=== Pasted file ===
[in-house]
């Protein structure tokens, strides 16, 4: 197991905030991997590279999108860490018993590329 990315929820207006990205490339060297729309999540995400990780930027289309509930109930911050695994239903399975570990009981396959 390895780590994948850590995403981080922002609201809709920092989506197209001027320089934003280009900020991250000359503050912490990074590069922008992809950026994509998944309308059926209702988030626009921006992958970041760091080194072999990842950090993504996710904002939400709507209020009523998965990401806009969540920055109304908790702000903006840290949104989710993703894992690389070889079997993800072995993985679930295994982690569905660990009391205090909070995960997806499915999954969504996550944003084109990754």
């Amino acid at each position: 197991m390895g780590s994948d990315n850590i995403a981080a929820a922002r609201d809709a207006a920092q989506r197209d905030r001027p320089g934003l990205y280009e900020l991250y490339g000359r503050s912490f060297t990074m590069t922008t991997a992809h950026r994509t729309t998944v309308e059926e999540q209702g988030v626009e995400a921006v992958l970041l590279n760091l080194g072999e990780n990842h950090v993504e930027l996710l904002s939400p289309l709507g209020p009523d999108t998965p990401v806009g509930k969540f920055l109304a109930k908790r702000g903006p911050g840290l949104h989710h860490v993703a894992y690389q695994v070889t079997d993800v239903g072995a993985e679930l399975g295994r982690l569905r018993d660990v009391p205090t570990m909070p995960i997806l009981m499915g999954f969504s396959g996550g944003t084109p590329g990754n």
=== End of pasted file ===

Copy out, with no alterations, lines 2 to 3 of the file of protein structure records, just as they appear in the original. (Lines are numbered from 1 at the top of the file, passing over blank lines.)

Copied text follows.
């Protein structure tokens, strides 16, 4: 197991905030991997590279999108860490018993590329 990315929820207006990205490339060297729309999540995400990780930027289309509930109930911050695994239903399975570990009981396959 390895780590994948850590995403981080922002609201809709920092989506197209001027320089934003280009900020991250000359503050912490990074590069922008992809950026994509998944309308059926209702988030626009921006992958970041760091080194072999990842950090993504996710904002939400709507209020009523998965990401806009969540920055109304908790702000903006840290949104989710993703894992690389070889079997993800072995993985679930295994982690569905660990009391205090909070995960997806499915999954969504996550944003084109990754």
């Amino acid at each position: 197991m390895g780590s994948d990315n850590i995403a981080a929820a922002r609201d809709a207006a920092q989506r197209d905030r001027p320089g934003l990205y280009e900020l991250y490339g000359r503050s912490f060297t990074m590069t922008t991997a992809h950026r994509t729309t998944v309308e059926e999540q209702g988030v626009e995400a921006v992958l970041l590279n760091l080194g072999e990780n990842h950090v993504e930027l996710l904002s939400p289309l709507g209020p009523d999108t998965p990401v806009g509930k969540f920055l109304a109930k908790r702000g903006p911050g840290l949104h989710h860490v993703a894992y690389q695994v070889t079997d993800v239903g072995a993985e679930l399975g295994r982690l569905r018993d660990v009391p205090t570990m909070p995960i997806l009981m499915g999954f969504s396959g996550g944003t084109p590329g990754n």